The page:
So I ordered the Kiddimoto on a Sunday night and it arrived Tuesday which I think you’ll agree is pretty speedy. Well done Firebox!
Anyway it’s taken me an age to get a bit of free time when I wasn’t suffering sleep deprivation to put the bikes together, but this weekend was the time to finally get the boxes out of the cupboard and do a bit of DIY balance bike style. Okay so it’s not technically DIY, but it involved a screwdriver so that’s good enough for me. I’m claiming it as DIY.
|Kiddi Moto Moto Natural Kiddie Scrambler (japan Import) (Amazon)||
|Kiddi Moto Kiddy Moto Superbike Nicky Hayden (japan Import) (Amazon)||
|+ 3 others available from Amazon ↓|
|Kiddi Moto Kiddy Moto Superbike Red (japan Import) (Amazon)||
|Kiddi Moto Moto Kiddie Scrambler Blue (japan Import) (Amazon)||
As soon as you open up the box, the Kiddimoto looks amazing. It also looks practically complete, which is a relief for a DIY disaster mum like me. All you need to do is fit the handlebar, and the wheels and then that’s it, all done.
The instructions are easy to follow, and it literally only took me 10 minutes tops to read the instructions and get it put together. There is only 4 steps you need to follow, so it’s really simple.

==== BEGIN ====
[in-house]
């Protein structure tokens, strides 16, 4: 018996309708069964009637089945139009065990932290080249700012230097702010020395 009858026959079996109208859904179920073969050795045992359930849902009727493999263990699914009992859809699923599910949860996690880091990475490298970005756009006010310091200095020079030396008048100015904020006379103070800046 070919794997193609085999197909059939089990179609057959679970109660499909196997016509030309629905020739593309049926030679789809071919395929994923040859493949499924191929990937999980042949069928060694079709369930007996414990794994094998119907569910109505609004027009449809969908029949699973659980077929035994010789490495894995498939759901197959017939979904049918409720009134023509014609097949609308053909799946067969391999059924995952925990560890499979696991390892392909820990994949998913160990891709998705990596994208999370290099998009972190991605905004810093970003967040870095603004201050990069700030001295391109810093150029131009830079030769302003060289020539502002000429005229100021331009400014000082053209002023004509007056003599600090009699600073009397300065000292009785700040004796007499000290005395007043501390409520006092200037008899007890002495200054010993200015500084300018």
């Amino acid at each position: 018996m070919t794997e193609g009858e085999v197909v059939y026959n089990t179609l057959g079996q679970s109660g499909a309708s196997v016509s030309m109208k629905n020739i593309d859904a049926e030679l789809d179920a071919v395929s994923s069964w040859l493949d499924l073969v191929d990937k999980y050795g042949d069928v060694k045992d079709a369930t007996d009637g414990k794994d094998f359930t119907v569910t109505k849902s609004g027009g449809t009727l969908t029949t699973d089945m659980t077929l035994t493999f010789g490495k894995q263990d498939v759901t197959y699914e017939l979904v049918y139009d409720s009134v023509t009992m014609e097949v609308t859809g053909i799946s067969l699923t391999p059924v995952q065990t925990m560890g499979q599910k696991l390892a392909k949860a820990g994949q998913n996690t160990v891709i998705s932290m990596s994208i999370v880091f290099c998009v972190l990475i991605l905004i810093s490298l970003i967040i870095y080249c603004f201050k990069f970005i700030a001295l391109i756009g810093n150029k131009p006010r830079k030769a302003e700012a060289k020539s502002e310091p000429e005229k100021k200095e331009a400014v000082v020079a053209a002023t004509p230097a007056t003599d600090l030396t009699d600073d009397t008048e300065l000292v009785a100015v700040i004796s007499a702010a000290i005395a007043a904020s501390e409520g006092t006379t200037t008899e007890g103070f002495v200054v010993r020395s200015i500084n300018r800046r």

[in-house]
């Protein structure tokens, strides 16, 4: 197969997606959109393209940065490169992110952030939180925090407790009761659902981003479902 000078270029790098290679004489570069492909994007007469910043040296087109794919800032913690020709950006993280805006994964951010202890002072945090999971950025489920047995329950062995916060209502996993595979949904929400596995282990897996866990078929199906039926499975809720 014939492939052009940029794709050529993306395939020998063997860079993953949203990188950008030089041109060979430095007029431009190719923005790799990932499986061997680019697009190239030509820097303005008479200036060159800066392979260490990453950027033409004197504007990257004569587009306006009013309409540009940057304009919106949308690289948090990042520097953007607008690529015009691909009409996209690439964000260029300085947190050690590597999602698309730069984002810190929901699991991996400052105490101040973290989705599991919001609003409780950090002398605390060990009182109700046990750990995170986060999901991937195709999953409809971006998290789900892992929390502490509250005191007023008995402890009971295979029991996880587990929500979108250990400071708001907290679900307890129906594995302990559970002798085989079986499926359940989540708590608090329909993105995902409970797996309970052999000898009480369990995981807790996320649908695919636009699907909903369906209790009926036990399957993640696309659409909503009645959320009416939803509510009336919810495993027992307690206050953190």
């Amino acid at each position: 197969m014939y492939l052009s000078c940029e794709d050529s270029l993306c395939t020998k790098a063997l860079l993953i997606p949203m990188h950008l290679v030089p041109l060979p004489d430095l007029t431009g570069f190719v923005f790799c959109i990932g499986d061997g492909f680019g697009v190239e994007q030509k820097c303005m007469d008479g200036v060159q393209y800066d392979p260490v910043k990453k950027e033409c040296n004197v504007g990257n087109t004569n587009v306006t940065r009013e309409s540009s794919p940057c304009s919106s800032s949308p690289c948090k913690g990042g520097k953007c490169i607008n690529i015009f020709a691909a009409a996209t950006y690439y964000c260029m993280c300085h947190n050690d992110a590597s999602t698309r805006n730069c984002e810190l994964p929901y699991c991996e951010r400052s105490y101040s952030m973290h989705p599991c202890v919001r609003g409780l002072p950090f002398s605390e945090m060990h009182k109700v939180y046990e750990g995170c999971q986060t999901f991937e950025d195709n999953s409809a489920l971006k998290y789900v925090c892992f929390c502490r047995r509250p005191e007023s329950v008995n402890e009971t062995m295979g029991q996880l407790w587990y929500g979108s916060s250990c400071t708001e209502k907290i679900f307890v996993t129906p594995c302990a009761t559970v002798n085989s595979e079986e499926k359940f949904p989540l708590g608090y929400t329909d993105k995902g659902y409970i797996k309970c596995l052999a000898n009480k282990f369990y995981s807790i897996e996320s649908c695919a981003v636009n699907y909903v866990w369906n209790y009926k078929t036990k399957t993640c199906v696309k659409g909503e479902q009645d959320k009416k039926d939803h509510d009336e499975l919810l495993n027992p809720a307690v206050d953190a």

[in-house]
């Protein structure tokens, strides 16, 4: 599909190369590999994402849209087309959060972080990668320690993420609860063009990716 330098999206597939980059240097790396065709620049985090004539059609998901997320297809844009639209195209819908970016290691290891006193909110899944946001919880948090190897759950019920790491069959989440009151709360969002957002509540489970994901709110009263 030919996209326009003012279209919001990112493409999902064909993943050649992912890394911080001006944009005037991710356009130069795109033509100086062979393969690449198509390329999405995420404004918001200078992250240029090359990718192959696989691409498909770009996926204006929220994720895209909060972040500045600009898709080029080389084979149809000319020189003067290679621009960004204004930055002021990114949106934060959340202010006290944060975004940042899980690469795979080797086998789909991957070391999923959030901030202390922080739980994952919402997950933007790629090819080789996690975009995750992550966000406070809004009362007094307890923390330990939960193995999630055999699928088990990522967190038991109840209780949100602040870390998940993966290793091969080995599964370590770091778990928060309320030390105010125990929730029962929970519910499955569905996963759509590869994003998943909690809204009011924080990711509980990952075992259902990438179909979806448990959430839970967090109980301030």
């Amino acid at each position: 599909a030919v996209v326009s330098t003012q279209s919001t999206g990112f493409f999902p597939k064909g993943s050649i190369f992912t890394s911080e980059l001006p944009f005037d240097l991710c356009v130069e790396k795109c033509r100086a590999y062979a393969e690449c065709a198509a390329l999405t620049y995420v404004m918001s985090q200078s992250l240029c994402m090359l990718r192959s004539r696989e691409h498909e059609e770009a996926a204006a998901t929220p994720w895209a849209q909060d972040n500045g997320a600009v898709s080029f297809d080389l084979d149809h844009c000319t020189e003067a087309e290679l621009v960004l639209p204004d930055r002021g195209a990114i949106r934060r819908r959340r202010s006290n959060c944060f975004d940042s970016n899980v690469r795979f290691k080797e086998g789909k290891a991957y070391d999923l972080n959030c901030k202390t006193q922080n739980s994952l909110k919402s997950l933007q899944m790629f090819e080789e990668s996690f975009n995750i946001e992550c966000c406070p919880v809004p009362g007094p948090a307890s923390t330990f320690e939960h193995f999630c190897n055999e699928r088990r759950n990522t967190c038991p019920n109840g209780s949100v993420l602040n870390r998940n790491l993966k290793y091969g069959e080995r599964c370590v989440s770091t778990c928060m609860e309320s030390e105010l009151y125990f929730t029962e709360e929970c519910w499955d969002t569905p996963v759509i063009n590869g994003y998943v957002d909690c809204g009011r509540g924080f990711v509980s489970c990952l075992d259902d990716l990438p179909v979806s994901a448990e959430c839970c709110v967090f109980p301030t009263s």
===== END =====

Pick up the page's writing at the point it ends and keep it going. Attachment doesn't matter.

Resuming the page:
The Kiddimoto is suitable from 2 years old and up to a weight of nearly 6 stone, so going by average child age and weights it should last your child until around 6 years old.
Once fully assembled I was slightly concerned about the size of it. It seems very low to the ground, and not very big. I’ve got some concerns that my 4 year old might be too tall for it. However looking round at photos and videos on the Internet it seems that I’m thinking in terms of it being a proper bike, which it isn’t. It’s a balance bike, and because your child needs to scoot along the floor to make it move, it has to be lower to the ground.
If your not familiar with Balance Bikes they are basically your child’s first bike but without pedals. A training bicycle that allows your child to learn balance and steering without having to worry about pedals or brakes, all the motion is done by moving their legs along the floor. Eliminating the pedals or stabilizers make children concentrate more on balancing and gain more confidence, and generally move onto a normal bike quicker and without the need for stabilizers.
I cant wait to see the reaction the Kiddimoto gets from Thomas Christmas morning, it just looks so cool he is sure to be wowed. Styled to look like a real superbike even down to the exhaust pipes. I’m seriously considering returning the TP balance bike I bought for Jacob and getting another Kiddimoto. It really does look that good.
Obviously waiting for xmas means that I haven’t had a chance to see the boys test drive the balance bikes yet, but I’m sure when I see the boys using them at Christmas they’ll be zooming about in no time.
How many more sleeps is it now?